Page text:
The Doctor’s Advocate | First Quarter 2019

The Wall

Rouzbeh Kordestani, MD

I had the pleasure and the good fortune/misfortune of attending a recent event in Houston organized by The Doctors Company. A small group discussion had been assembled of physicians insured by The Doctors Company who are actively involved in lawsuits. The company had convened this meeting of the minds of sorts to discuss something far more important: how physicians feel when they are involved in litigation and how they should work while going through this trial and tribulation.

As a member of this small group, I, too, am involved in a lawsuit. As about a dozen physicians discussed their feelings, it became obvious to me that we had each gone through a great deal.

We noted feelings of helplessness, sadness, betrayal, disgust, annoyance, anger, confusion, fear, and loss. These reactions were common. Each physician had learned to temper their responses to these feelings.

I offered the group something that has helped me over the last 12 years. I am a plastic and reconstructive surgeon and have a diverse number of patients and cases. As I have completed cases over the years, patients have given me accolades and thanks. Their simple thanks have powered me through. First, it was the hugs. Then it was the cards. I have been fortunate to get dozens and dozens of cards. I have taped them to a wall in my office and refer to it as the “Wall.”

On the Wall, I find a note from a young girl whose arm was saved from necrotizing fasciitis as she fought acute lymphocytic leukemia and had no white count. There is a note from a fellow physician whose elevated intracranial pressure caused him to be on the verge of brain death. There are notes from school kids, thanking us for saving their friends. There are notes from parents, thanking us for the life of their loved one and their promised future. I even have notes from parents as their kids have grown up, and I now have a chance to see what they look like. I have softballs from kids’ first home runs after they learned to wield a bat with fewer fingers. I have pictures from their proms.

The Wall has enabled me to see what I have been able to achieve and accomplish over the years. As opposed to an architect, whose achievements remain stationary, my trophies are walking around in the community. Whenever the day gets heavy and a situation becomes difficult, I do my best. When the staff leaves, I grab a cup of coffee and sit in front of the Wall. I look through the notes and regain my smile. I cry a bit for my specialty and for my field because I know we are fading as the world is changing. The ability to heal and care is now falling far behind keeping up with the numbers and the business of medicine. The staff knows this too, but they do me the honor and the favor of continuously adding cards and notes that come in. The Wall continues to grow.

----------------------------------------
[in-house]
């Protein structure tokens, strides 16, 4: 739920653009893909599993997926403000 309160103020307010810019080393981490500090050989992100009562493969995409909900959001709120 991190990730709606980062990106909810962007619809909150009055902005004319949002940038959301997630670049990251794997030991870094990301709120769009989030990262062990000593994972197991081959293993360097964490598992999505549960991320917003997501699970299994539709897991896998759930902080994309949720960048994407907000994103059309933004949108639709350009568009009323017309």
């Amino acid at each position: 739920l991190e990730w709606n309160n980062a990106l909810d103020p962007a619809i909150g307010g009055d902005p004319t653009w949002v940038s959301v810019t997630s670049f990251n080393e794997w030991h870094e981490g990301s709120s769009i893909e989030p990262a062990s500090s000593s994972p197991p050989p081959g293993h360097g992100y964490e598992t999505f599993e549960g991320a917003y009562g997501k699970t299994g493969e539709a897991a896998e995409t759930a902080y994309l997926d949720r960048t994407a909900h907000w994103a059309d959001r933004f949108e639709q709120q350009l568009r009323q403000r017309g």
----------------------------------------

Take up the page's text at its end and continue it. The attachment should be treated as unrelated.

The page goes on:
I am proud to be a physician and a surgeon. I do not believe I had any idea the job would be this difficult when I started. Maybe it wasn’t back then. Listening to so many fellow physicians that day in Houston, I realize that I am not alone in my feelings—but, by the same token, I have my Wall.

I would ask each and every physician out there to make their own Wall. Let it help you remember why you became what you became. Maybe in that way, we can help medicine once again become more of an art and less of a business.

Rouzbeh Kordestani, MD, is a plastic and reconstructive surgeon practicing in Amarillo, Texas. Dr. Kordestani, a former chief fellow from the University of Oklahoma Plastic Surgery Division, served as the chief of surgery at Northwest Texas Healthcare System and was associate clinical professor in the Department of Surgery at Texas Tech School of Medicine.

The Doctor’s Advocate is published by The Doctors Company to advise and inform its members about loss prevention and insurance issues.

The guidelines suggested in this newsletter are not rules, do not constitute legal advice, and do not ensure a successful outcome. They attempt to define principles of practice for providing appropriate care. The principles are not inclusive of all proper methods of care nor exclusive of other methods reasonably directed at obtaining the same results.

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